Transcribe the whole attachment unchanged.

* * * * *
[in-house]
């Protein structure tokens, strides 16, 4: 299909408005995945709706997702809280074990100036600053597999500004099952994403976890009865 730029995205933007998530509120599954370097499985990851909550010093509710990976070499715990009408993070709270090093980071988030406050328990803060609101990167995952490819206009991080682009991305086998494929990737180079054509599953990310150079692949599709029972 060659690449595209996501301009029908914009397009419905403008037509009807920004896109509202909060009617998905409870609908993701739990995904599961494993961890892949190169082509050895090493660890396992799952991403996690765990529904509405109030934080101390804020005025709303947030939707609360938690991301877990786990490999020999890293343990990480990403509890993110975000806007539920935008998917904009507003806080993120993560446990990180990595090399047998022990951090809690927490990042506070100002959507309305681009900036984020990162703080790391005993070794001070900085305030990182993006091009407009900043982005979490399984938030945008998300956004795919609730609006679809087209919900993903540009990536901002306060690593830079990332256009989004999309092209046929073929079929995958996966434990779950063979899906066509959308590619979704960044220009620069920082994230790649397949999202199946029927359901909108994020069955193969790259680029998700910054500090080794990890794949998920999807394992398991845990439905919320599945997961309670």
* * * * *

[in-house]
């Protein structure tokens, strides 16, 4: 299909408005995945709706997702809280074990100036600053597999500004099952994403976890009865 730029995205933007998530509120599954370097499985990851909550010093509710990976070499715990009408993070709270090093980071988030406050328990803060609101990167995952490819206009991080682009991305086998494929990737180079054509599953990310150079692949599709029972 060659690449595209996501301009029908914009397009419905403008037509009807920004896109509202909060009617998905409870609908993701739990995904599961494993961890892949190169082509050895090493660890396992799952991403996690765990529904509405109030934080101390804020005025709303947030939707609360938690991301877990786990490999020999890293343990990480990403509890993110975000806007539920935008998917904009507003806080993120993560446990990180990595090399047998022990951090809690927490990042506070100002959507309305681009900036984020990162703080790391005993070794001070900085305030990182993006091009407009900043982005979490399984938030945008998300956004795919609730609006679809087209919900993903540009990536901002306060690593830079990332256009989004999309092209046929073929079929995958996966434990779950063979899906066509959308590619979704960044220009620069920082994230790649397949999202199946029927359901909108994020069955193969790259680029998700910054500090080794990890794949998920999807394992398991845990439905919320599945997961309670």